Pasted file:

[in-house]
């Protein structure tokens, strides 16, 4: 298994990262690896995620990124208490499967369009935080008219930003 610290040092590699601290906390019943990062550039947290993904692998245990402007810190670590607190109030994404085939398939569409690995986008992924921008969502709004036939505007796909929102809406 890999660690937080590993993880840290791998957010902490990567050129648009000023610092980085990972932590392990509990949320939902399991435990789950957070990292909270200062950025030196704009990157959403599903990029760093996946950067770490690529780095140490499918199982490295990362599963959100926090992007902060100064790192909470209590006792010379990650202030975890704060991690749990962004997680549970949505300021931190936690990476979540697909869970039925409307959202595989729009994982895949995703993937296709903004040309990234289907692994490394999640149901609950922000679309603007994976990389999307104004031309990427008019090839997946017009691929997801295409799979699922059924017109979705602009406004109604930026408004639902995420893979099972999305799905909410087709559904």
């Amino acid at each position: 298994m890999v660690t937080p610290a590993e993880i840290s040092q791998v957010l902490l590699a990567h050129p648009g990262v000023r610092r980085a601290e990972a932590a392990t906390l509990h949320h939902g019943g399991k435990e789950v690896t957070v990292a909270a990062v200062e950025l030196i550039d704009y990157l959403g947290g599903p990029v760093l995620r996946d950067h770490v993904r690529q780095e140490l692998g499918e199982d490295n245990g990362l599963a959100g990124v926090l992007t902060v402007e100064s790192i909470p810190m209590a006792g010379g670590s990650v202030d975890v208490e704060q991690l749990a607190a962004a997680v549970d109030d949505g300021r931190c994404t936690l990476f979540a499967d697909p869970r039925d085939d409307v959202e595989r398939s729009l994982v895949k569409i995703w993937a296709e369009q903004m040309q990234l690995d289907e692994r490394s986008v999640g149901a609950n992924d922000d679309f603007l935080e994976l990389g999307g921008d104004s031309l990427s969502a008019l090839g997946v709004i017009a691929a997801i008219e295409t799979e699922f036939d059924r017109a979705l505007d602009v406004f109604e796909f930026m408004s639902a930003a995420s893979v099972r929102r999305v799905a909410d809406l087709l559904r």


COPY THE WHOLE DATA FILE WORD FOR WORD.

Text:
[in-house]
């Protein structure tokens, strides 16, 4: 298994990262690896995620990124208490499967369009935080008219930003 610290040092590699601290906390019943990062550039947290993904692998245990402007810190670590607190109030994404085939398939569409690995986008992924921008969502709004036939505007796909929102809406 890999660690937080590993993880840290791998957010902490990567050129648009000023610092980085990972932590392990509990949320939902399991435990789950957070990292909270200062950025030196704009990157959403599903990029760093996946950067770490690529780095140490499918199982490295990362599963959100926090992007902060100064790192909470209590006792010379990650202030975890704060991690749990962004997680549970949505300021931190936690990476979540697909869970039925409307959202595989729009994982895949995703993937296709903004040309990234289907692994490394999640149901609950922000679309603007994976990389999307104004031309990427008019090839997946017009691929997801295409799979699922059924017109979705602009406004109604930026408004639902995420893979099972999305799905909410087709559904």
């Amino acid at each position: 298994m890999v660690t937080p610290a590993e993880i840290s040092q791998v957010l902490l590699a990567h050129p648009g990262v000023r610092r980085a601290e990972a932590a392990t906390l509990h949320h939902g019943g399991k435990e789950v690896t957070v990292a909270a990062v200062e950025l030196i550039d704009y990157l959403g947290g599903p990029v760093l995620r996946d950067h770490v993904r690529q780095e140490l692998g499918e199982d490295n245990g990362l599963a959100g990124v926090l992007t902060v402007e100064s790192i909470p810190m209590a006792g010379g670590s990650v202030d975890v208490e704060q991690l749990a607190a962004a997680v549970d109030d949505g300021r931190c994404t936690l990476f979540a499967d697909p869970r039925d085939d409307v959202e595989r398939s729009l994982v895949k569409i995703w993937a296709e369009q903004m040309q990234l690995d289907e692994r490394s986008v999640g149901a609950n992924d922000d679309f603007l935080e994976l990389g999307g921008d104004s031309l990427s969502a008019l090839g997946v709004i017009a691929a997801i008219e295409t799979e699922f036939d059924r017109a979705l505007d602009v406004f109604e796909f930026m408004s639902a930003a995420s893979v099972r929102r999305v799905a909410d809406l087709l559904r």